by Leigh Lundin
You can learn a lot about story-telling from movies, but ounce-for-ounce, you might learn even more from short films. Much like comparing short stories to novels, these compact stretches of faux celluloid take a lot of work and often collaborative effort.
I've kept the examples short, partly because our time is valuable but also to demonstrate the impact of tight story telling. An issue seen in YouTube shorts is that student movie-makers sometimes haven't figured out the definition of plot. Instead, some present vignettes masquerading as stories. Undoubtedly our editors at AHMM and EQMM come across the same problem when parsing new submissions.
Following are three short samplings. Pick and choose as you will. I saved the most unexpected for last.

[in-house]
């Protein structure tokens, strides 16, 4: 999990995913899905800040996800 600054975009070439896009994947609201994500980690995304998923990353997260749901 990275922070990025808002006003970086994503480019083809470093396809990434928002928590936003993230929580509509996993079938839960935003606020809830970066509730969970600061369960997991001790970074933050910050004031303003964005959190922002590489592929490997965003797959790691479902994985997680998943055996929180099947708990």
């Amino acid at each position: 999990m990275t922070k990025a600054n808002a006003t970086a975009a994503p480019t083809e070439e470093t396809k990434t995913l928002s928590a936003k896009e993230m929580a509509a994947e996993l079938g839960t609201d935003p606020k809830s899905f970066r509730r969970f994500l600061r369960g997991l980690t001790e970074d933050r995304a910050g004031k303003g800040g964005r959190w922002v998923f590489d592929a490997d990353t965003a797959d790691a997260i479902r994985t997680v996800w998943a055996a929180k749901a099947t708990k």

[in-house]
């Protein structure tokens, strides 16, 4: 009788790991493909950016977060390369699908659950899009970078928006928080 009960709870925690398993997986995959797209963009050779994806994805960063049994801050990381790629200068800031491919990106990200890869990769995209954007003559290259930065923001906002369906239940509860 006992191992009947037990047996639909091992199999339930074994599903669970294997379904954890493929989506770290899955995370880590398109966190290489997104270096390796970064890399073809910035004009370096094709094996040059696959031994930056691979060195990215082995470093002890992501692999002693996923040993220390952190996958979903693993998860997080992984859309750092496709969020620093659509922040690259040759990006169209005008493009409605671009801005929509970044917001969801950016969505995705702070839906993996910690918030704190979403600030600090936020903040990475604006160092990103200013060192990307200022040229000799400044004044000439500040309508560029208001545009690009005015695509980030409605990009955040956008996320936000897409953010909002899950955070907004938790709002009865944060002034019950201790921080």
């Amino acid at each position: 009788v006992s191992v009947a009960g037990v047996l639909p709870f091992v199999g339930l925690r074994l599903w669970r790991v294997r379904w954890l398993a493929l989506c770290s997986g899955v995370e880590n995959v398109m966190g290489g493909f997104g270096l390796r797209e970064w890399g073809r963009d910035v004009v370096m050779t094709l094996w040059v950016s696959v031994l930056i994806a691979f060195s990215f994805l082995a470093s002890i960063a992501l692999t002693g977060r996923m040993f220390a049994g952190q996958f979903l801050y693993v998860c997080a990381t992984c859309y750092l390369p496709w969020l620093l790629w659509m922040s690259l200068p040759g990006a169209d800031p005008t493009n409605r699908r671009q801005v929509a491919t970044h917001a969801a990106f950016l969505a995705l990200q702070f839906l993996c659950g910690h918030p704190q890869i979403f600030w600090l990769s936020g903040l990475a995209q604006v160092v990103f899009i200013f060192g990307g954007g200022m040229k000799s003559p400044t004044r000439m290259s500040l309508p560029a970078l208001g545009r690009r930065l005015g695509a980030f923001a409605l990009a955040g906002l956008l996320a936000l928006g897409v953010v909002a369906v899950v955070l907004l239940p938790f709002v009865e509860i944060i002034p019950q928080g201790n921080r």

Print Your Guy
Old theme, new technology. You know what's going to happen, but it's still fun watching it play out.
This brilliant little film packs a lot into three minutes. You'll notice the music-box theme. I don't have sufficient adjectives to describe the plot and I've struggled to come up with a way of explaining it without giving it away. Let me know what you think in the comments.
You'll need 3-D VR googles (like a high-tech stereiscope) and an Android or iPad tablet or smart phone. Google Cardboard goggles priced at $10-20 are very cheap and easy to use. Without the right gear, you'll only get a hint of what to expect, but imagine a modern-day ViewMaster and watch this Justin Lin short movie to see where the future or presentation technology is heading.